Is Oz: The Great and Powerful Full of Needy Women?

Slate's Culture Blog
Nov. 14 2012 4:57 PM

Is the New Oz Movie Full of Needy Women?

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Michelle Williams in the trailer forOz: The Great and Powerful

Youtube.

The new trailer for Sam Raimi’s upcoming film Oz: The Great and Powerful finally provides a glimpse of the ideas and plot behind this prequel to the original L. Frank Baum books. (The first trailer was not so forthcoming.) James Franco, who plays the hot-air-balloon-traveler-turned-wizard Oscar Diggs, encounters a colorful world—vaguely reminiscent of Tim Burton’s Alice in Wonderland—featuring munchkins, yellow brick roads, and witches both good and bad. Those witches—Theodora (Mila Kunis), her sister Evanora (Rachel Weisz), and Glinda (Michelle Williams)—are all hoping for one thing: that Oscar will be their savior.

“You are here at last, and the prophecy shall be fulfilled,” says one witch. “I’ve waited for you to come and set things right,” says another. Is Oz slipping into an old-fashioned story about women needing a great male savior? Why are all these women with their own supernatural powers waiting around for an ordinary guy to come along and save them all?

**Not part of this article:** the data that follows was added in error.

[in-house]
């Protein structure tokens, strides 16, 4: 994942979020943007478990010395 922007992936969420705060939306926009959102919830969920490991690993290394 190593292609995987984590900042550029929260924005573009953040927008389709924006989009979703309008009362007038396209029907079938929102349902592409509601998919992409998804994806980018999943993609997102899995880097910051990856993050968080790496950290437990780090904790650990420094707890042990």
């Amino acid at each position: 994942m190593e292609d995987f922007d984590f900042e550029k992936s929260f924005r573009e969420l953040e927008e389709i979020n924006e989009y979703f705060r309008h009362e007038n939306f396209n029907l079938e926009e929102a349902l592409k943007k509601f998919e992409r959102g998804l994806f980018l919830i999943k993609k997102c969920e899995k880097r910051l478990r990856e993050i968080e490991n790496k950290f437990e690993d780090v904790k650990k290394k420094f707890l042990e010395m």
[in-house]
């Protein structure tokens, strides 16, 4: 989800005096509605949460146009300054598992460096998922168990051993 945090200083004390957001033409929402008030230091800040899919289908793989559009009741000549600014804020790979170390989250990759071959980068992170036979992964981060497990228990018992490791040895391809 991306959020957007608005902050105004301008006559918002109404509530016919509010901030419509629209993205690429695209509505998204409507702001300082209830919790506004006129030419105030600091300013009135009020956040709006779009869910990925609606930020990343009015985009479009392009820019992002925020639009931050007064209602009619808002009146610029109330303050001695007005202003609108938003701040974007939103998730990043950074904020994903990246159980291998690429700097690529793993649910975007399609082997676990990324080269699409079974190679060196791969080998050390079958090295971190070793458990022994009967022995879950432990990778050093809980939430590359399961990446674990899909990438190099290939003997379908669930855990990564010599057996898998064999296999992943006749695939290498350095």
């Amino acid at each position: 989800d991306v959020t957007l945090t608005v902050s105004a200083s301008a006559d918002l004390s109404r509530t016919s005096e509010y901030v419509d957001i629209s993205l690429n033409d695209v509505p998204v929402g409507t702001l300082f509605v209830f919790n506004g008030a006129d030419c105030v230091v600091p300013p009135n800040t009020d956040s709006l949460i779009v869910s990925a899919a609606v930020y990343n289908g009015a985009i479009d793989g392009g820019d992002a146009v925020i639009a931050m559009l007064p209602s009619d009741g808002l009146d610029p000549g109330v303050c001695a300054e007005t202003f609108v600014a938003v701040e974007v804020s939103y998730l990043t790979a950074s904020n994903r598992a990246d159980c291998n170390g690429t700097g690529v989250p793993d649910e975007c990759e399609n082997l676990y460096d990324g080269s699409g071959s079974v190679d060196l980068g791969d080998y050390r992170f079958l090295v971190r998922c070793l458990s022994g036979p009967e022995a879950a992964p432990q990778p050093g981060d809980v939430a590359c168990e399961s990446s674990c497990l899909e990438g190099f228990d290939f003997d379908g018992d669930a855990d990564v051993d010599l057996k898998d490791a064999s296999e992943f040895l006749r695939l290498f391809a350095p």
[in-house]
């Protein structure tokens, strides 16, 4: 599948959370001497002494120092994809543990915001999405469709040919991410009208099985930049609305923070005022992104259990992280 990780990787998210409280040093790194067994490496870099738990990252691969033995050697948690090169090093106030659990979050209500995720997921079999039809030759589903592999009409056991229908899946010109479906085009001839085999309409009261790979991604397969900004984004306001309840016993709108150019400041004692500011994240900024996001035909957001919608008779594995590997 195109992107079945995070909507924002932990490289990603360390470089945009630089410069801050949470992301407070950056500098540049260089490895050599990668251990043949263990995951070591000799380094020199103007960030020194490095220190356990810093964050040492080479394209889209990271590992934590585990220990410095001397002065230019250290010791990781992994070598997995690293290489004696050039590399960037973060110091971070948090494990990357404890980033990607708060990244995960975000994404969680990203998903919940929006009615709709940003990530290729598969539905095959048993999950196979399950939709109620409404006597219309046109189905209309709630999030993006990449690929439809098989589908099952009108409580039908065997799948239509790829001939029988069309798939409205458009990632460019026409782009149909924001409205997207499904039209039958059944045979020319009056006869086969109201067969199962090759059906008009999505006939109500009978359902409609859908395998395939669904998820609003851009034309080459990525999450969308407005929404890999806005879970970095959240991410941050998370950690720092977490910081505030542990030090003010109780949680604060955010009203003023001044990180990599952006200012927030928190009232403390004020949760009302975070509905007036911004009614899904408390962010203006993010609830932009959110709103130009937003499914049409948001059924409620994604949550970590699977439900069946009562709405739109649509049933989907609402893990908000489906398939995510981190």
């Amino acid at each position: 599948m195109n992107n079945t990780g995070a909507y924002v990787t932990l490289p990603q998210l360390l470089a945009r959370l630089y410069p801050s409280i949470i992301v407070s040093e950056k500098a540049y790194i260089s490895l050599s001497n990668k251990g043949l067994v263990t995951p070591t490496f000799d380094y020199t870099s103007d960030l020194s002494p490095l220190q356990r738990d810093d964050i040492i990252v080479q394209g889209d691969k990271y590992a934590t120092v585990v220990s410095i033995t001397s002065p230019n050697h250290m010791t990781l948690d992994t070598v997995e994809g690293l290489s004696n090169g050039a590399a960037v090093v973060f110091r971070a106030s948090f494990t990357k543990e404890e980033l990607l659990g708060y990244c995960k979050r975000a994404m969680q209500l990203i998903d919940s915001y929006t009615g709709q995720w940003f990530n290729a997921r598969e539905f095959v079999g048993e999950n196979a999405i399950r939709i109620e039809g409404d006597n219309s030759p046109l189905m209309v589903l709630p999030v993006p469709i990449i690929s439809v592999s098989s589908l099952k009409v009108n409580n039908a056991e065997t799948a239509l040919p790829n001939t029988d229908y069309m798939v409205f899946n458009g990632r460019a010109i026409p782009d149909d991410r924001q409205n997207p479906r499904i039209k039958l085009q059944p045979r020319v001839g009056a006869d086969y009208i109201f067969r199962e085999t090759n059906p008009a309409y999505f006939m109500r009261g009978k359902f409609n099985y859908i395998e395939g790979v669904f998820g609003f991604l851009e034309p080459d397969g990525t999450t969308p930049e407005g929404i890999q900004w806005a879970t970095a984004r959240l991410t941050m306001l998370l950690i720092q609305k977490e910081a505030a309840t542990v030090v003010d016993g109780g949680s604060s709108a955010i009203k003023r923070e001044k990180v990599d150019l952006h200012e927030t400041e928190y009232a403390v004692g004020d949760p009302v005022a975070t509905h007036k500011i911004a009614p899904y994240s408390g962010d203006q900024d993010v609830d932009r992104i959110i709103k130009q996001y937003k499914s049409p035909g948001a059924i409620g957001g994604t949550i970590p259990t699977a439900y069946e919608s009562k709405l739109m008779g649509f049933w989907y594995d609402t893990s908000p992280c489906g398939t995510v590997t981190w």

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L. Frank Baum’s original Oz books were published during the peak of the suffragette movement, and they were quite progressive in their depictions of a young female hero. Dorothy Gale, who ultimately reveals the man behind the curtain as the fraud that he is, was inspired by pioneer women and has been championed by some as the “first feminist role model.” The 1939 film The Wizard of Oz stayed impressively true to this vision, giving us Judy Garland as an independent, curious young woman who aids a group of hapless men on their quest to see the wizard.

Happily, the few plot details that have been released about the new movie suggest that the witches may not be as helpless as they seem in the new trailer. They are reportedly skeptical of Oscar the interloper, and ultimately he is pitted against at least one of them. It will, in fact, be quite interesting to see just how the gender dynamics play out among the leading characters, without the 1939 film’s iconic young heroine.

And while the new film appears to take as its narrative focus the wizard’s origins in the mystical land, it does also feature three wonderful actresses, who will, I hope, bring more depth and complexity than what we have seen so far.

Aisha Harris is a Slate staff writer.

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